Crystal structure of pre-activated arrestin p44

  • 첨부된 파일이 없습니다.
  • Hit 149
  • Writer 최고관리자
  • 2017-01-06


[S20 Seminar]
                  ▶Subject: Crystal structure of pre-activated arrestin p44
                  ▶Speaker: Prof. Prof. Yong Ju Kim (Chonbuk National University)


                  ▶Date: 2:00 PM/Sept. 26(Mon.)/2016
                  ▶Place: Auditorium(1F), Postech Biotech Center
                  Arrestins interact with G-protein-coupled receptors (GPCRs) to block interaction with G proteins and initiate G-protein-independent signalling. Arrestins have a bi-lobed structure that is stabilized by a long carboxy-terminal tail (C-tail), and displacement of the C-tail by receptor-attached phosphates activates arrestins for binding active GPCRs. Structures of the inactive state of arrestin are available, but it is not known how C-tail displacement activates arrestin for receptor coupling. Here we present a 3.0 Å crystal structure of the bovine arrestin-1 splice variant p44, in which the activation step is mimicked by C-tail truncation. The structure of this pre-activated arrestin is profoundly different from the basal state and gives insight into the activation mechanism. p44 displays breakage of the central polar core and other interlobe hydrogen-bond networks, leading to a ∼21° rotation of the two lobes as compared to basal arrestin-1. Rearrangements in key receptor-binding loops in the central crest region include the finger loop, loop 139 (refs 8, 10, 11) and the sequence Asp 296-Asn 305 (or gate loop), here identified as controlling the polar core. We verified the role of these conformational alterations in arrestin activation and receptor binding by site-directed fluorescence spectroscopy. The data indicate a mechanism for arrestin activation in which C-tail displacement releases critical central-crest loops from restricted to extended receptor-interacting conformations. In parallel, increased flexibility between the two lobes facilitates a proper fitting of arrestin to the active receptor surface. Our results provide a snapshot of an arrestin ready to bind the active receptor, and give an insight into the role of naturally occurring truncated arrestins in the visual system.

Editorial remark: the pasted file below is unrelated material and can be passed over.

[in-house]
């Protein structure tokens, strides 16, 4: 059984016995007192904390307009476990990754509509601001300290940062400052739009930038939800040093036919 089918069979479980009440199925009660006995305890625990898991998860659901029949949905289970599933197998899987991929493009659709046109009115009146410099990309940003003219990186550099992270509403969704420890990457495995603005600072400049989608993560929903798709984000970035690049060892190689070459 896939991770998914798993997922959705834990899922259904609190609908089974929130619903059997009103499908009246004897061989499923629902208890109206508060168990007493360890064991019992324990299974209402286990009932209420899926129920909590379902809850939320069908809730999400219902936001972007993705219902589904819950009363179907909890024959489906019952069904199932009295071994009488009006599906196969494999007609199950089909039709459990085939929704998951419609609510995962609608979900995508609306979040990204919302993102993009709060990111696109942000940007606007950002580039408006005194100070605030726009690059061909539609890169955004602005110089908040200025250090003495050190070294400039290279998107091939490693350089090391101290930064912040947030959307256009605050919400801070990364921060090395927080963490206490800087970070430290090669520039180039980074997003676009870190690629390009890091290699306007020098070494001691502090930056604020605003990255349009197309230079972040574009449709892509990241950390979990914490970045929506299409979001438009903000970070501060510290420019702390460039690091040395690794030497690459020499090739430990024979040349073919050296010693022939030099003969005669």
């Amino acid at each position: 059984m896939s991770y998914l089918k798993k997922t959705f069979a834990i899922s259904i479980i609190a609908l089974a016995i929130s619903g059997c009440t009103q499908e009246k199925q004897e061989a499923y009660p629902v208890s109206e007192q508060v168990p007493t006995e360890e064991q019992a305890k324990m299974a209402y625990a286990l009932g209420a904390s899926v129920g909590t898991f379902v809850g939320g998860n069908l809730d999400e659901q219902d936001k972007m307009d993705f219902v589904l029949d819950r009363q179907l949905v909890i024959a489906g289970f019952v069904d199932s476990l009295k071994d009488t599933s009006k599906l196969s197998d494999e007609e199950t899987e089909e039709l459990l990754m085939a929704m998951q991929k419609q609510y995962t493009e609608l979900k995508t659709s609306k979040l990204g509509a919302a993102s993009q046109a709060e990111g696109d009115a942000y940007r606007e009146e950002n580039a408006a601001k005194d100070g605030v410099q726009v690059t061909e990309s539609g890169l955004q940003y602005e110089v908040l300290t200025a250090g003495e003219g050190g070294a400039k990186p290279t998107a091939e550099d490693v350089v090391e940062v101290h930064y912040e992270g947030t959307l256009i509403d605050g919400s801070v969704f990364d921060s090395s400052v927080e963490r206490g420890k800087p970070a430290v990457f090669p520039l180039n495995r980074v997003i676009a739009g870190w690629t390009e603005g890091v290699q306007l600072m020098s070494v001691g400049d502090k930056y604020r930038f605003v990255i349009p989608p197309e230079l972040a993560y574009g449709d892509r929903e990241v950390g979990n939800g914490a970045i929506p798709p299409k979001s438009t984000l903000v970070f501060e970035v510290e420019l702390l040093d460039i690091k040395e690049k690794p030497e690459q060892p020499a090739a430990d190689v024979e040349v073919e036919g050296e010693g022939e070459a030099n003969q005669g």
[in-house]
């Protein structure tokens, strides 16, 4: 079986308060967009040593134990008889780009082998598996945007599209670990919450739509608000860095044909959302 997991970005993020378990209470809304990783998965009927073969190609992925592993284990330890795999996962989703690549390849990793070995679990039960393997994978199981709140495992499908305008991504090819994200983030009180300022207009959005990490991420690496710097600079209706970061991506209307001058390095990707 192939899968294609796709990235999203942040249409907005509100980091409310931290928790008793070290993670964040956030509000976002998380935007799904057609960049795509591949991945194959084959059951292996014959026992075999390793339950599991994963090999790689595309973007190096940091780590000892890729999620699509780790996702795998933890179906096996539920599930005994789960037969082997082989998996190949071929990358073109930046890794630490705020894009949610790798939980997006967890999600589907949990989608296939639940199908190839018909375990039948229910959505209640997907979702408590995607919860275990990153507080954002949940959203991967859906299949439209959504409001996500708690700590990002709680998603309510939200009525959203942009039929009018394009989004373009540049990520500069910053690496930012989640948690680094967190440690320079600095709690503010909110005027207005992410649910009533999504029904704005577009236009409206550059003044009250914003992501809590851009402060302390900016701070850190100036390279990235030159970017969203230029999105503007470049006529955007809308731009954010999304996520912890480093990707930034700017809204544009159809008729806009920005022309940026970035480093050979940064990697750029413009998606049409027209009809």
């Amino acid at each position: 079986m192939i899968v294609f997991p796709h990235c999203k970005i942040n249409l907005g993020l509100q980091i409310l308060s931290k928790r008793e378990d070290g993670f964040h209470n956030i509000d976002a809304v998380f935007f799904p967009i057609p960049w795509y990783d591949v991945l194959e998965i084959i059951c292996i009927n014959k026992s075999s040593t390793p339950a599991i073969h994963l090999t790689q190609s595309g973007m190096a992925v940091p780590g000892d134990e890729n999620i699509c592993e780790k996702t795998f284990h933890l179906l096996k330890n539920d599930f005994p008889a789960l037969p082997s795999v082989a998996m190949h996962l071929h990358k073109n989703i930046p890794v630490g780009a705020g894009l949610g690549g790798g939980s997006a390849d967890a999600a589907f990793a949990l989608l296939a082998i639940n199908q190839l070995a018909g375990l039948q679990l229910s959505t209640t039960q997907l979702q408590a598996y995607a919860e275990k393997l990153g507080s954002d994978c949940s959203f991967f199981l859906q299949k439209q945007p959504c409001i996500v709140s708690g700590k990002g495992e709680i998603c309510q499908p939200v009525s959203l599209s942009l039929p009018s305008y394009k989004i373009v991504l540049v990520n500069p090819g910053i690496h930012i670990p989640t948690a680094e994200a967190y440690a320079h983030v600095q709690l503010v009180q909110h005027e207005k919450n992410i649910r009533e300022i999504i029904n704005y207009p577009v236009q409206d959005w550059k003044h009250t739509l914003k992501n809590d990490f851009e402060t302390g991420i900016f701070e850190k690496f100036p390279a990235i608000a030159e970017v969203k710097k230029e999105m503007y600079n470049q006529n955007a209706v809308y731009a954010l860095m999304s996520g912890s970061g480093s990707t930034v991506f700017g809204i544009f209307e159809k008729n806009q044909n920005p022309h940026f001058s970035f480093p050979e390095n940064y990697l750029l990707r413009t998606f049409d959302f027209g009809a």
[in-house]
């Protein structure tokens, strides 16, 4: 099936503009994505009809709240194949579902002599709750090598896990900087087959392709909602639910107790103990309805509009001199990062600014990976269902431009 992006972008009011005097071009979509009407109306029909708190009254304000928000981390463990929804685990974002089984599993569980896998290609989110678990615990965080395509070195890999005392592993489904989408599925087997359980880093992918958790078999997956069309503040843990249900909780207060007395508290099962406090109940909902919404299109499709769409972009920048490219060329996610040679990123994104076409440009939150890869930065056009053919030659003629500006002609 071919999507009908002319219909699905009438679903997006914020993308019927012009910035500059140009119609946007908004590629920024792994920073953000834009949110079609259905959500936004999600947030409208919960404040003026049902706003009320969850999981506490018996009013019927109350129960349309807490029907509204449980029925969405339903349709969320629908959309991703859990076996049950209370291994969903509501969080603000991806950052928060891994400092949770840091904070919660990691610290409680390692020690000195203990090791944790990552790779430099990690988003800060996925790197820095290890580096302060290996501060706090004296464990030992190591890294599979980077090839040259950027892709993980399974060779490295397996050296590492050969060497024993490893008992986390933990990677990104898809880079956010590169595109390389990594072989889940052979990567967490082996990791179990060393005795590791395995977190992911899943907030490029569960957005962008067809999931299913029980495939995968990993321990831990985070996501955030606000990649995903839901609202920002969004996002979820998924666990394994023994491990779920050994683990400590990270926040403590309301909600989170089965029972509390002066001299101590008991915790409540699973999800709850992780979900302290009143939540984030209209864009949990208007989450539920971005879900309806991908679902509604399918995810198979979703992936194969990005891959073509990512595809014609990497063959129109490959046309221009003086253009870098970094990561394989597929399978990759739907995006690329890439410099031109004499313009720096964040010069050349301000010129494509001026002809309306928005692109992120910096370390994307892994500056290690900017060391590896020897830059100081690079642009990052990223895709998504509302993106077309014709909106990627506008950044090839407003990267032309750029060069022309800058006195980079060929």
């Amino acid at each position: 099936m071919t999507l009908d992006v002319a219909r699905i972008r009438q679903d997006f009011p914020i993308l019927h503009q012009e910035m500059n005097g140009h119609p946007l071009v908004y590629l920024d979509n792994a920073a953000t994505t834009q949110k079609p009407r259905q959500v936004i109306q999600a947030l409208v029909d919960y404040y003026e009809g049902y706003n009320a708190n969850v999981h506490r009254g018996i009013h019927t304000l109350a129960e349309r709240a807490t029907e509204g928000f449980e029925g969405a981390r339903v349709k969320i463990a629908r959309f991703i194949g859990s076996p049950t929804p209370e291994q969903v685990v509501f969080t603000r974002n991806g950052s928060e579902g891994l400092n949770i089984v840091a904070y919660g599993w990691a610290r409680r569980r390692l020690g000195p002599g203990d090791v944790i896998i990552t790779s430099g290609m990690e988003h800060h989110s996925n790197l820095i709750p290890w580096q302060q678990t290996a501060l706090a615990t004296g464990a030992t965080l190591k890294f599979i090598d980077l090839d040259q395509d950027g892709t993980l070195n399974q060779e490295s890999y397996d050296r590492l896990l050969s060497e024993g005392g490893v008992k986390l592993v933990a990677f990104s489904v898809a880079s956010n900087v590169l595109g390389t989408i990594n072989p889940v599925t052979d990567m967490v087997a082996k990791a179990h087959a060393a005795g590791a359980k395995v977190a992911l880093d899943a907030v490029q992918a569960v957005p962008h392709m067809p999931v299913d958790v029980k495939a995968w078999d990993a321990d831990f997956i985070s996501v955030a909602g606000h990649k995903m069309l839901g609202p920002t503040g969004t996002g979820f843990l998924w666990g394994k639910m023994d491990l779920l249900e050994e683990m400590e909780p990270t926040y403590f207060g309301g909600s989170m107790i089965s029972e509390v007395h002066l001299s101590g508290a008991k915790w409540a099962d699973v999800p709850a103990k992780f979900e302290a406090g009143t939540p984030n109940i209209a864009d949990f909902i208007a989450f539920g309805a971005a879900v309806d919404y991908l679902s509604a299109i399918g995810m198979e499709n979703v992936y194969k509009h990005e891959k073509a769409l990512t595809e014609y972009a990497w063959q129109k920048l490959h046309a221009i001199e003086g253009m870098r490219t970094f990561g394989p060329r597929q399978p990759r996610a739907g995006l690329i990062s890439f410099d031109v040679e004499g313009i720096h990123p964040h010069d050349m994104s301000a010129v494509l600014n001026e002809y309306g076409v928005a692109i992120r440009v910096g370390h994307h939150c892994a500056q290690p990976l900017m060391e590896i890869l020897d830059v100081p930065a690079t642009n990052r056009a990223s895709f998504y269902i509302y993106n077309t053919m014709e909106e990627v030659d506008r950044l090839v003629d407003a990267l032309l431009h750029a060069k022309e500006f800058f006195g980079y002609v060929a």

▶Inquiry: Prof. Cho, Yunje (279-2288)
                    * This seminar will be given in English.
                please refrain from taking photos during seminars. *